Thursday, July 23, 2009


Last week, I was able to get tickets to see "Ruined" by Lynn Nottage. The sold-out play has been remarkably well received, most notably for winning this year's Pulitzer Prize for drama. The Pulitzer Prize is undoubtedly prestigious. It's a fucking Pulitzer. The Drama award specifically has, in the past, gone to such plays as "You Can't Take it With You," "Our Town," "A Streetcar Named Desire," "Death of a Salesman," "Angels in America," "Rent," and- in 2008- "August: Osage County." Many of these winners, as well as the numerous others, are classics, or were incredibly groundbreaking for their time. Given this, I was very excited for the production, and was completely disappointed. Not only was "Ruined" not Pulitzer-worthy, I wouldn't even call it good.

The production itself was part of the problem. The direction was muddled, with many scenes dragging to the point of absolute boredom. Those that were not boring generally had much of the cast dancing on stage while characters talked, which was fairly distracting (had what the characters were saying been more interesting, perhaps this would have worked.) The performances were mostly not even worth mentioning. Even the strong performances (to me, the only two performances that warranted this description were those for the characters of Mama and Salima) seemed hindered somehow. The actors were clearly strong, but were unable to rise above the production.

But my main problem was with the script itself- the Pulitzer Prize winning script. The play is about a whorehouse called Mama Nadi's in The Democratic Republic of the Congo, a country infamous for currently being one of the most dangerous in the world. Mama, the head of the establishment, begins serving two opposing military leaders- the guerilla rebel Jerome Kisembe and the government licensed army commander Osembenga. As she juggles keeping both herself and her employees safe amidst the conflict, she has to keep the two men apart, as neither can know that she serves the other. Were they to know that she'd not chosen "their side," it would mean almost certain death for anyone connected to the establishment. With Mama's story, we also learn the story of Sophie, a young girl who is sold to Mama's by her uncle Christian, a professor and salesman who frequently sells goods to Mama, but never partakes in the services offered. Sophie is simply a worker, however, not a prostitute. She has been 'ruined' by soldiers who pillaged her town, referring to the issue of dangerous female circumcision often practised in the DR Congo. The thing about these stories is that THEY COULD HAVE BEEN REALLY AMAZING STORIES! The conflict in the DR Congo is a terrifying one that not enough people are aware of. Female circumcision too is a very prevalent topic which more material should be published on. So, what went wrong?

Well, what went wrong was that the playwright, Lynn Nottage, seemed unable to treat these topics with the respect they deserve. There is nothing other than a program note to identify the play as taking place in the DR Congo. This could have been any troubled African country from the way the play was written, and had the names been different, it could have been a troubled country anywhere (think Serbia.) As for female circumcision, this topic was not even addressed. Were one to know anything about these topics before seeing the play, they would have learned nothing more. And, had they known nothing about these topics, they would have left having gained nothing out of watching the play, and still not know anything about these issues. Perhaps saying they'd not know anything is a bit harsh- they would be able to gather at the very least that members of rebel militia terrorist groups are mean. Mean and disrespectful to women.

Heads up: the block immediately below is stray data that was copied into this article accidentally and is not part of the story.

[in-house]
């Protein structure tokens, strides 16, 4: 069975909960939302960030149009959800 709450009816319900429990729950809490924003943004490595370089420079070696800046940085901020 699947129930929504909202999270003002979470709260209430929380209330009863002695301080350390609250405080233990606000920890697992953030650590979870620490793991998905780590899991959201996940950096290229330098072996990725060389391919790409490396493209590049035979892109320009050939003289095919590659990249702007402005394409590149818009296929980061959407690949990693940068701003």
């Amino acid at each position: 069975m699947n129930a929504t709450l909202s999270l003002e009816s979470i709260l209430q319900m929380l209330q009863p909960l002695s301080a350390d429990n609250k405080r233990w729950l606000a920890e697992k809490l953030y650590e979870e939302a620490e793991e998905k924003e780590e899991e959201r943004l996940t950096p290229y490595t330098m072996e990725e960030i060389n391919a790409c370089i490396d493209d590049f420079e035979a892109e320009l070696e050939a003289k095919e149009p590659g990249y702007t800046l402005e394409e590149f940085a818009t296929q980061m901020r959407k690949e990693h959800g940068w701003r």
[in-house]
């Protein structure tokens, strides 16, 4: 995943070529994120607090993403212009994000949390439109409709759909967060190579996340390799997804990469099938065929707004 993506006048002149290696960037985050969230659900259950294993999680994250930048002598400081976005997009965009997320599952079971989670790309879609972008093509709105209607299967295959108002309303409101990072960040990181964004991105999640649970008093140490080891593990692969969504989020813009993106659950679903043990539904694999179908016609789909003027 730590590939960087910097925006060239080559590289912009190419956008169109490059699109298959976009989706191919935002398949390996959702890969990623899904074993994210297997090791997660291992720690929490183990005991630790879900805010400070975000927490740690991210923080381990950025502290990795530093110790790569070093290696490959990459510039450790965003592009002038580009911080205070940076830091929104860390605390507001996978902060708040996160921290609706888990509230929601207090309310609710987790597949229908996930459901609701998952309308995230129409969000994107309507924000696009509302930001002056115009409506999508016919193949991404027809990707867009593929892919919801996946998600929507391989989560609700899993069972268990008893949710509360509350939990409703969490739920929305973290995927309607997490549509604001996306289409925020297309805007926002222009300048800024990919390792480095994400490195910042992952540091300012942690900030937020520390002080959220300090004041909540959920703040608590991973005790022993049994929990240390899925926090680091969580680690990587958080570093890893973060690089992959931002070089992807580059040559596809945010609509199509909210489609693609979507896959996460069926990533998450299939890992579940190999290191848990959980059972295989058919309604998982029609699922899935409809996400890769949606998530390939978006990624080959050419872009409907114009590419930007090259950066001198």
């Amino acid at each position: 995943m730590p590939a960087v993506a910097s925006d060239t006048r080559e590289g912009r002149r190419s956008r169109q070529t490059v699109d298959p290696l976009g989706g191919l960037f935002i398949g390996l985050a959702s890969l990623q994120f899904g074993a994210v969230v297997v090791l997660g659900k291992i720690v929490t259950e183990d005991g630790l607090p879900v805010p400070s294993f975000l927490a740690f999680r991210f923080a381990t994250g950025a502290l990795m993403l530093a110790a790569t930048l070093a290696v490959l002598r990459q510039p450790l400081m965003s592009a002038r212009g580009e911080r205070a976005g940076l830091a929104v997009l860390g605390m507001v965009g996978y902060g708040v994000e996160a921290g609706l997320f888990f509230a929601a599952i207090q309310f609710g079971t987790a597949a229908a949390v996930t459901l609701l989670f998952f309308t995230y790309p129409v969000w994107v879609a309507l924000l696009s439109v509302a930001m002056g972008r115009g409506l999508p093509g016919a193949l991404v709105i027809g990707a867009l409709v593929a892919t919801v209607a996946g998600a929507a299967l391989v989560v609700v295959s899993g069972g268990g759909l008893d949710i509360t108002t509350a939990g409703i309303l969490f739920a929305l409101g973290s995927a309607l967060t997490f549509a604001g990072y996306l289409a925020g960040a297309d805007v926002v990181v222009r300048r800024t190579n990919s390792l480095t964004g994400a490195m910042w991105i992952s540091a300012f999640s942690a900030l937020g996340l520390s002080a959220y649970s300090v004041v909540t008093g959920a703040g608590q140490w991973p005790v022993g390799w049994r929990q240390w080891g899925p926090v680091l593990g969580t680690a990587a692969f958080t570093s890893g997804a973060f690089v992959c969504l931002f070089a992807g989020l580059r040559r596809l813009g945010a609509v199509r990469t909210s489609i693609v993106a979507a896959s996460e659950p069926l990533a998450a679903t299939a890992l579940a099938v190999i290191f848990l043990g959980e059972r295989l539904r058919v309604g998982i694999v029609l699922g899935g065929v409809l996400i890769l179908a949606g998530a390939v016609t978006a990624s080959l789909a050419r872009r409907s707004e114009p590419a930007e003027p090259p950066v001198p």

Rather than focusing on these promising topics, Nottage chooses to spend the majority of the play focusing on the romance of Mama and Christian. When they embrace in the final scene, I was left dumbfounded. Have none of these characters learned anything? These characters have just been held at gunpoint, the play's name comes from female circumcision, a village has been burnt down, and Nottage still feels the need to give the play a traditional Hollywood ending? This is not only implausible, it's unsatisfying.

When the Pulitzer was awarded to "Angels in America" in 1993, it shed light on the growing concern over AIDS, as well as the growing homophobia in this country that accompanied the disease's rise. To award the Pulitzer to a play dealing with an important issue at this time makes sense. But "Ruined" is about the DR Congo conflict and female circumcision in theory alone. In the end, it's simply a fairly mediocre love story. It provides no insight, or anything to make it stand out. The Pulitzer Prize, in my mind, dropped the ball this year. My only hope is that the award for the play has managed to give people reason to do further reasearch on these crucial topics- research that I wish Ms. Nottage had done herself.

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